Thomas Roscoe

From Wikipedia, the free encyclopedia
Jump to: navigation, search

Thomas Roscoe (Liverpool 23 June 1791 – 24 September 1871 London) was an English author and translator.

Life[edit]

The fifth son of William Roscoe, he was born at Toxteth Park, Liverpool in 1791, and educated by Dr. W. Shepherd and by Mr. Lloyd, a private tutor.[1]

Soon after his father's financial troubles in 1816, which led to bankruptcy, Roscoe began to write in local magazines and journals, and he continued to follow literature as a profession. He died at age 80, on 24 September 1871, at Acacia Road, St. John's Wood, London.[1]

Works[edit]

Roscoe's major original works were:[1]

  • Gonzalo, the Traitor: a Tragedy, 1820.
  • The King of the Peak [anon.], 1823, 3 vols.
  • Owain Goch: a Tale of the Revolution [anon.], 1827, 3 vols.
  • The Tourist in Switzerland and Italy, 1830; the first volume of the Landscape Annual, followed for eight years by similar volumes on Italy, France, and Spain.
  • Wanderings and Excursions in North Wales, 1836.
  • Wanderings in South Wales, with Louisa Anne Twamley the naturalist, 1837.
  • The London and Birmingham Railway, 1839. with illustrations from George Dodgson, William Radclyffe, Edward Radclyffe and others
  • Book of the Grand Junction Railway, 1839 (the last two were issued together as the Illustrated History of the London and North-Western Railway).
  • Legends of Venice, 1841.
  • Belgium in a Picturesque Tour, 1841.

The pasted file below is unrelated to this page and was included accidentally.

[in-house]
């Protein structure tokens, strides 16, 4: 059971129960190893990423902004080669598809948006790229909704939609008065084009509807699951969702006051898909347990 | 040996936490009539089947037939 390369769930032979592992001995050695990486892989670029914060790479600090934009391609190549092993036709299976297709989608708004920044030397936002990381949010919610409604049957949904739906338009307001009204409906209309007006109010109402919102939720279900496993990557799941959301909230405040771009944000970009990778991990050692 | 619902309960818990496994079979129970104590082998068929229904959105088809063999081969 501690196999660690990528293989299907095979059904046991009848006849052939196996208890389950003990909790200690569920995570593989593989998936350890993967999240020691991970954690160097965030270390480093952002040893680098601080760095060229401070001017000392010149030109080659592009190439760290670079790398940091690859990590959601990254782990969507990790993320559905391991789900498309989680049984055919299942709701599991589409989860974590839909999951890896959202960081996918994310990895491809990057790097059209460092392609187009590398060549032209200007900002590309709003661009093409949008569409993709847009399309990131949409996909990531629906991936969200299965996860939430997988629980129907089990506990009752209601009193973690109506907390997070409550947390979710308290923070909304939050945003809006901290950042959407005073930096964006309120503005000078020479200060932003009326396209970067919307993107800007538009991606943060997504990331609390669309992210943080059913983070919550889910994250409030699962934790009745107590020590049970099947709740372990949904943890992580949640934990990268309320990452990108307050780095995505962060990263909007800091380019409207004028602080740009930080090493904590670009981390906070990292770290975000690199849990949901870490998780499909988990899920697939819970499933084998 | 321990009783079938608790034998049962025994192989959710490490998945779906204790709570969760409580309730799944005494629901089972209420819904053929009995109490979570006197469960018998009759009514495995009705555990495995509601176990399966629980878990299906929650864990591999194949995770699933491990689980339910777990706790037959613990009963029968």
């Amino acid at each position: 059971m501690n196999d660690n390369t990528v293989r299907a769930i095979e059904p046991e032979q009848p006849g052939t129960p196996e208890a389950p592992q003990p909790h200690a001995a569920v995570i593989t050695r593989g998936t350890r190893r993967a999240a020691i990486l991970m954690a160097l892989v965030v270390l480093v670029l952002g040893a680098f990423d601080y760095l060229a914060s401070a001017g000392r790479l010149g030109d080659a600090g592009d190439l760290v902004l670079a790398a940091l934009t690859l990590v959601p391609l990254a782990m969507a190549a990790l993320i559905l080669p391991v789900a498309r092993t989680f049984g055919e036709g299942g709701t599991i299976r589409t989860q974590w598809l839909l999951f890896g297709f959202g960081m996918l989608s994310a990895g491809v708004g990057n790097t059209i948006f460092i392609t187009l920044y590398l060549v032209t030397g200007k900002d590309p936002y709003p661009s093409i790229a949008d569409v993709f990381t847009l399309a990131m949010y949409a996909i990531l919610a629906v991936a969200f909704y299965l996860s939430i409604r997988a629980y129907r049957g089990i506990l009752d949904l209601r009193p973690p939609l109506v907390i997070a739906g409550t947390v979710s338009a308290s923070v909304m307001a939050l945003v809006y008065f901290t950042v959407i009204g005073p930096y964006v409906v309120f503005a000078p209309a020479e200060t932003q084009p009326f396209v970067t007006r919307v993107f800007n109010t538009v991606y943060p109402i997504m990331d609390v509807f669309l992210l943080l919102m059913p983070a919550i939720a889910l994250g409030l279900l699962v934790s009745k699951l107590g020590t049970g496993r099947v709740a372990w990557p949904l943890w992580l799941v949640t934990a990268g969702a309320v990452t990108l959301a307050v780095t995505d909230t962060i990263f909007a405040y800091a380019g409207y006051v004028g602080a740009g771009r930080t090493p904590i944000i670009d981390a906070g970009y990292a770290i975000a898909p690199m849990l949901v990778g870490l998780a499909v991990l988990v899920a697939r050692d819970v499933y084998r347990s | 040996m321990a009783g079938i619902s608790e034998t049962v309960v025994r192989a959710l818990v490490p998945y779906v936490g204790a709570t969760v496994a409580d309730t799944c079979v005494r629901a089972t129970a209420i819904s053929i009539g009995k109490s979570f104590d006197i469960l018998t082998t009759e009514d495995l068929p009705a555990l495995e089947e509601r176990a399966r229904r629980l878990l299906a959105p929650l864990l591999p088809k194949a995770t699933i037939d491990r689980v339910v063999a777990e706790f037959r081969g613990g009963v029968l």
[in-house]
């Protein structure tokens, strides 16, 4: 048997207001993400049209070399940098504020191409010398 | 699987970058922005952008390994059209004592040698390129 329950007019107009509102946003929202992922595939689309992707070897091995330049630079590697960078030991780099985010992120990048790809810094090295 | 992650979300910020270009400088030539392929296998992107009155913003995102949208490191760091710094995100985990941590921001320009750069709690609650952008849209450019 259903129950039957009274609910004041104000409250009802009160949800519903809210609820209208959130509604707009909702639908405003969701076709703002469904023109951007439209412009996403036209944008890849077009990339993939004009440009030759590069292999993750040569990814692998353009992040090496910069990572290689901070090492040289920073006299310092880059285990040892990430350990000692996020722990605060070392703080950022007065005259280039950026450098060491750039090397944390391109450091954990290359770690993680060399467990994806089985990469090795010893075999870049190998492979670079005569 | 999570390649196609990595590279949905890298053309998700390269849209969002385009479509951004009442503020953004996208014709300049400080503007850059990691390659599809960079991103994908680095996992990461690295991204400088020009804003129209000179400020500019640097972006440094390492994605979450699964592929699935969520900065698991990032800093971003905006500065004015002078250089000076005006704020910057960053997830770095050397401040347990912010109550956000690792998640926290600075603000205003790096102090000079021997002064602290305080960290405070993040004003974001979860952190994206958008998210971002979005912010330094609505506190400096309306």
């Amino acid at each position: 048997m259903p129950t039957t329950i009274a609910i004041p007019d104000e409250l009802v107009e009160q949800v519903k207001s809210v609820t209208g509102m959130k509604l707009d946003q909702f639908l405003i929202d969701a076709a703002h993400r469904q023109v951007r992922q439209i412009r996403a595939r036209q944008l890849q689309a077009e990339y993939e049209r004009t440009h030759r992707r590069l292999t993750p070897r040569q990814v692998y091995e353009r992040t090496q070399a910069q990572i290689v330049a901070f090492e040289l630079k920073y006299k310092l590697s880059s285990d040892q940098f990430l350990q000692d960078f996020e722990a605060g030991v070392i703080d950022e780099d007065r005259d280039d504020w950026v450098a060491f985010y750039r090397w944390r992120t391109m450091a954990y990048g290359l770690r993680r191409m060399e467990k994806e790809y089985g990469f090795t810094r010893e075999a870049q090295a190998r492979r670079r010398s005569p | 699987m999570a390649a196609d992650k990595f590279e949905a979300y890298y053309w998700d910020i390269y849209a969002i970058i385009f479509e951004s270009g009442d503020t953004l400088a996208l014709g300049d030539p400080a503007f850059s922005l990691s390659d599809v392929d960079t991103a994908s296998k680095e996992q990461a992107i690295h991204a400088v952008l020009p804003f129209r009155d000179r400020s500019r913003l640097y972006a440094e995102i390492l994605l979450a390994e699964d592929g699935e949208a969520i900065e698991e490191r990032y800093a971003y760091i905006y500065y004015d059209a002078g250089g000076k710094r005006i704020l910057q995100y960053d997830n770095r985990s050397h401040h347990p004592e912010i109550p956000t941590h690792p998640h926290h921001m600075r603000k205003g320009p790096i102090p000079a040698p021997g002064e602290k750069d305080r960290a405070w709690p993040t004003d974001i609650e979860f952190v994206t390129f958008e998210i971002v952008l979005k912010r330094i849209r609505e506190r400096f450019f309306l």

• A Summer Tour in the Isle of Wight, 1843.
  • Life of William the Conqueror, 1846.
  • The Last of the Abencerages, and other Poems, 1850.
  • The Fall of Granada.

Roscoe's translations were:[1]

Roscoe edited The Juvenile Keepsake, 1828–30; The Novelists' Library, with Biographical and Critical Notices, 1831–3, 17 vols.; the works of Henry Fielding, Tobias Smollett, and Jonathan Swift (1840–9, 3 vols.), and new issues of his father's Lorenzo de' Medici and Leo the Tenth.[1]

Family[edit]

Roscoe married, or cohabited with, Elizabeth Edwards, and had seven children, including Jane Elizabeth St John, writer and wife of Horace Stebbing Roscoe St John.[1][3]

Notes[edit]

  1. ^ a b c d e f  Lee, Sidney, ed. (1897). "Roscoe, Thomas". Dictionary of National Biography 49. London: Smith, Elder & Co. 
  2. ^ Frederick Burwick; Nancy Moore Goslee; Diane Long Hoeveler (30 January 2012). The Encyclopedia of Romantic Literature. John Wiley & Sons. p. 654. ISBN 978-1-4051-8810-4. Retrieved 2 October 2013. 
  3. ^ Truman, R. W. "Roscoe, Thomas". Oxford Dictionary of National Biography (online ed.). Oxford University Press. doi:10.1093/ref:odnb/24083.  (Subscription or UK public library membership required.)

External Links[edit]

Attribution

 This article incorporates text from a publication now in the public domainLee, Sidney, ed. (1897). "Roscoe, Thomas". Dictionary of National Biography 49. London: Smith, Elder & Co.